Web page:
MemoryMemory counters allow you to monitor everything from available free megabytes to number or pages per second. Memory is often the number one bottleneck on servers so you should pay special attention to these counters. Since Windows servers page certain memory information to disk, you will want to ensure that excessive paging does not occur by monitoring Pages Per Second. You additionally will want to monitor available megabytes and committed bytes.
ProcessorThe processor performance counters monitor various aspects of processor performance. Though modern day processors are very fast, some processor intense applications such as SQL Server, can still see bottlenecks caused by poor processor performance. You will specifically want to monitor % of Processor Time. If you see a processor flat lined at 100% utilization, you know your server is very unresponsive and need to action immediately.
Physical DiskPhysical disk counters are used to measure the performance of the physical disk drive. Common counters include % Disk Read Time, % Disk Write Time, and Average Disk Queue Length.
Network InterfaceNetwork Interface counters allow you to measure the performance of server network adapters including bytes sent or received per second, Current bandwidth, Packet Outbound Errors, and Packet Receive Errors. These counters can be helpful in monitoring utilization of the network adapter and troubleshooting adapter connectivity issues.

Notes From the Field

Performance Monitoring management server

Performance Monitor can not only monitor the local server, but also has the ability to connect to remote servers and workstations to collect performance information from them as well. You may find it beneficial to set up a management server to centrally collect performance data from a set of servers opposed to running Performance Monitor on each system individually.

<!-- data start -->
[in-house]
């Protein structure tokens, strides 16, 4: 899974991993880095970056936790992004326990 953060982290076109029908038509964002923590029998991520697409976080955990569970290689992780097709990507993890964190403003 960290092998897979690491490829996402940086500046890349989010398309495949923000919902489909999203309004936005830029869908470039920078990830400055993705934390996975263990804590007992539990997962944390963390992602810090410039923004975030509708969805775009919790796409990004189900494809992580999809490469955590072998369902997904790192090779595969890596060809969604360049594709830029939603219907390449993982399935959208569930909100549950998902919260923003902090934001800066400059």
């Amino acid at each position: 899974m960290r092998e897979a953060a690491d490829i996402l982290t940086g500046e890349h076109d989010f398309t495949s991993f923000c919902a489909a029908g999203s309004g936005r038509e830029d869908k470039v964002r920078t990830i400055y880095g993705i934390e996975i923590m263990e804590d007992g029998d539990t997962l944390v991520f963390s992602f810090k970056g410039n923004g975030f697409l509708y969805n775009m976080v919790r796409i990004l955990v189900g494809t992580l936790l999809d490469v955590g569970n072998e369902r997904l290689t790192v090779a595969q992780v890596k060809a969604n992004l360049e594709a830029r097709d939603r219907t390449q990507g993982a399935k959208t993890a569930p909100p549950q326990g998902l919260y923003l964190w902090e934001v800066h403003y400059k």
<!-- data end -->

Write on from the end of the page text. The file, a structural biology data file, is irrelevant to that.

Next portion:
Now that you have an understanding of Performance Monitor, let us take a look at adding counters to be display performance information:

Within the Performance Monitor window, click the Add button to open the Add Counters window.

Select a counter you wish to monitor, such as the % Processor Time counter. Select the instances; in this case, we wish to monitor all the processors in the system so select All Instances. Then click Add. This will move the counter to the Added Counters pane as seen in Figure 4.

Figure 4. Select counter to view.

Click OK. You will see a line graph with lines representing the percentage of utilization for each processor in the system (see Figure 5).

Figure 5. Processor utilization performance graph.

You can optionally change how you view the graph, using the change graph button (see Figure 6). You can choose between a line, histogram bar, or a table displaying values.

Figure 6. Change performances graph type.

Later in this chapter, we will explore using Data Collector Sets to capture performance data over a period of time.

Notes From the Field

Where is the reliability monitor?

You may remember that Windows Server 2008 R1 included the Reliability Monitor that continuously monitored your system for reliability. This included critical system errors and configuration changes such as installing new applications. You will notice that the Reliability Monitor is no longer available in Server Manager in Windows Server 2008 R2. The monitor still exists and is disabled by default. To enable the reliability monitor, you will need to change the registry key HKEY_LOCAL_MACHINE\SOFTWRE\Microsoft\Reliability Analysis\WMI. Set WMIEnable equal to “1.” You will then need to ensure that the RacTask scheduled task is set to run. You can then access the reliability monitor from the Windows Action Center.